Poetry and Ecology in the Age of Milton and Marvell

By Brady, Maura | Philological Quarterly, Fall 2007 | Go to article overview

Poetry and Ecology in the Age of Milton and Marvell


Brady, Maura, Philological Quarterly


Poetry and Ecology in the Age of Milton and Marvell by Diane Kelsey McColley. Aldershot, England: Ashgate, 2007. Pp. 252. $89.95.

Halfway through his essay "Walking," H. D. Thoreau asks "Where is the literature which gives expression to Nature?" The question is rhetorical. He has already announced his own intent to speak for Nature, and turned to survey the territory behind, where he finds little in the way of precedent or guidance:

English literature, from the days of the minstrels to the Lake Poets--Chaucer and Spenser and Milton, and even Shakespeare included, breathes no quite flesh and in this sense wild strain. It is an essentially tame and civilized literature reflecting Greece and Rome. Her wilderness is a green-wood--her wild man a Robinhood. There is plenty of genial love of Nature, but not so much of Nature herself.

The literature that speaks for Nature is yet to come, or so it would seem. Thoreau's gesture is at once a ground-clearing and an investiture; it heralds the American tradition of nature writing, which has at heart the belief that before the nineteenth century "Nature herself" is mostly absent from Western literature. This is also a central tenet of ecocriticism, which generally does not regard early modern literature as ecological in its concerns or sensibilities. Although Thoreau's name does not appear in Diane McColley's Poetry and Ecology in the Age of Milton and Marvell, it is largely his judgment on English literature and its formidable critical legacy that the author has in her sights when she announces her intent to challenge the notion "that pre-Romantic and pre-Darwinian poetry, especially if it is monotheistically religious, is intrinsically unecological, or that 'ecocriticism' of it is intrinsically anachronistic" (1).

The book's central argument is that many English poets of the seventeenth century, including Milton and Marvell, but also George Herbert, Henry Vaughan, and Margaret Cavendish, among others, demonstrate sensibilities properly deemed "ecological" when they criticize contemporary practices of deforestation, pollution, and large-scale mining; show regard for plants and animals as "fellow creatures whose lives belong to themselves"; and promote a sense of kinship with and empathy for all living things by means of "language responsive, in sound and form as well as image and thought, to the lives of plants, animals, elements and places" (1, 7). McColley chooses the modern term "ecology" over the classical and early modern term "economy" because, she says, "economy," with its roots in the Greek words oikos (household) and nomos (law), designates the management of an estate for human benefit, while "ecology," with its root logos (word, knowledge), "suggests that our use of knowledge needs to be good for the whole household of living things" (1). Ecology, then, concerns the knowledge of nature in itself, as opposed to knowledge of its use-value for humans; it also involves the intimate personal engagement of the human subject with the natural world. "Ecological" poetry of the seventeenth century, whose language McColley describes as fluid and responsive to the lives of animals and plants, promoted just such respectful attention to nature and empathetic connections with it. By contrast, she says, "the Baconian program of empirical science required a rational, explicit, unambiguous language," which promoted the domination of nature, its reduction to a body of ascertainable facts, and its exploitation for human benefit (4).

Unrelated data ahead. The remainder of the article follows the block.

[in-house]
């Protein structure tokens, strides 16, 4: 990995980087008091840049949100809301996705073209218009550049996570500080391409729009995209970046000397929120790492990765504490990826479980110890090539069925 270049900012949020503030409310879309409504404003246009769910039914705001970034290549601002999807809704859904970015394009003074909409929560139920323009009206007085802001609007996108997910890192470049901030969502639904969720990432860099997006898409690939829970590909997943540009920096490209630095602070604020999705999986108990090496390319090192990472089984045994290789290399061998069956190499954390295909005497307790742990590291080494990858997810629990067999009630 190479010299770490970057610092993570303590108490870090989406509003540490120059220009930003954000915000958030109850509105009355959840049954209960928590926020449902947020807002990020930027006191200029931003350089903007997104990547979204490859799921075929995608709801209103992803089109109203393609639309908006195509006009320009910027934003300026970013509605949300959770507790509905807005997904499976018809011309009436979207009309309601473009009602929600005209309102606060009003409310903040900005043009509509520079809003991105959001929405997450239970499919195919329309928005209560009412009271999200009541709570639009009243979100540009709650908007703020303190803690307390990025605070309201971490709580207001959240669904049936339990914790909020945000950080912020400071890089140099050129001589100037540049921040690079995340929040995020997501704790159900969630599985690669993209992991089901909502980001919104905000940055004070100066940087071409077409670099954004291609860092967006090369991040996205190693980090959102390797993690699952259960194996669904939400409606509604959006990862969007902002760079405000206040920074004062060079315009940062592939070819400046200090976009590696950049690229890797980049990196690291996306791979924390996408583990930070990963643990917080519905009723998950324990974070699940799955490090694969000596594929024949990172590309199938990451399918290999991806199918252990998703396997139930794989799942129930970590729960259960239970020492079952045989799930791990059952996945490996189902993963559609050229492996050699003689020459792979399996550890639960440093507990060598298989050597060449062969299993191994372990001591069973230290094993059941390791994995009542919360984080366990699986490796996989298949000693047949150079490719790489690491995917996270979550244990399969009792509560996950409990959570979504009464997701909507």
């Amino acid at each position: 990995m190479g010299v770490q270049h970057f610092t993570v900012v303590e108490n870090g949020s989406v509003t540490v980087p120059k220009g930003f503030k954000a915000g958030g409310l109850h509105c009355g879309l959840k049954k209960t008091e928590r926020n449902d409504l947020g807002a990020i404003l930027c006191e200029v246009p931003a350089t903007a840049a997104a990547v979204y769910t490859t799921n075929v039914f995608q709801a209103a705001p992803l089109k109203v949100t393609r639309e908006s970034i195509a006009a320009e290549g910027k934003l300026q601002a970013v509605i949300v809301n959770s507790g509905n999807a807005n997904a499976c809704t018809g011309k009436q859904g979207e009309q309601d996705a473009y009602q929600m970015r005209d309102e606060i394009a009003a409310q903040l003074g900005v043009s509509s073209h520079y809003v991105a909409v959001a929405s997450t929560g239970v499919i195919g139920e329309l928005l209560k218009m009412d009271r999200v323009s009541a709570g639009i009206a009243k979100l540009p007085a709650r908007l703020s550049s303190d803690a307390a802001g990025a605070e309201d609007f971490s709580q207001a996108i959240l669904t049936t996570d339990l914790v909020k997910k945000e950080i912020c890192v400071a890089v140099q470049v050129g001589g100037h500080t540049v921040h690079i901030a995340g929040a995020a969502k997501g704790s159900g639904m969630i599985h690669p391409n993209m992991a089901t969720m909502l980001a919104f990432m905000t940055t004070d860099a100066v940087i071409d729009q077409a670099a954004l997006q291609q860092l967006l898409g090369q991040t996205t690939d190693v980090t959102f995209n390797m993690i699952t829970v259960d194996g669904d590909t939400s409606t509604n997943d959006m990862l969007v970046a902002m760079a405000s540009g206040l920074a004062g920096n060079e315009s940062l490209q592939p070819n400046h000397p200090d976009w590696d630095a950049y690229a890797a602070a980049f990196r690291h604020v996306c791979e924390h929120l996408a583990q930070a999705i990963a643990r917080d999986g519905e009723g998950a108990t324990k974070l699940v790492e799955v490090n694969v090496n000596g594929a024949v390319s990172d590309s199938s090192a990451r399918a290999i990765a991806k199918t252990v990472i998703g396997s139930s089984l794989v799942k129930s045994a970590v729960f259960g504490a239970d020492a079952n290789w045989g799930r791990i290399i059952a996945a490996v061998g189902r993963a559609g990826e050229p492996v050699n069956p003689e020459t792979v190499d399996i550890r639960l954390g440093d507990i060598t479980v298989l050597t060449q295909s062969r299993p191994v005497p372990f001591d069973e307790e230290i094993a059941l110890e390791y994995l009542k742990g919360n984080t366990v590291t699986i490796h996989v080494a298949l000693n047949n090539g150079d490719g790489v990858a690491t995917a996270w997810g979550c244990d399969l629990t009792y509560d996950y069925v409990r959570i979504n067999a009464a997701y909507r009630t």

McColley's readings of the "living language" of poetry are sensitive, beautifully realized, and powerful; they make an important contribution to critical understanding of how seventeenth-century poetry reworks traditionally allegorical and emblematic readings of nature and reflects an emerging awareness of the natural world. Readings of the language of science are less nuanced by comparison, but the primary sources brought together in this book, including several texts of early modern science, will be useful to other scholars and critics looking to interrogate critical commonplaces about nature in early modern literature. …

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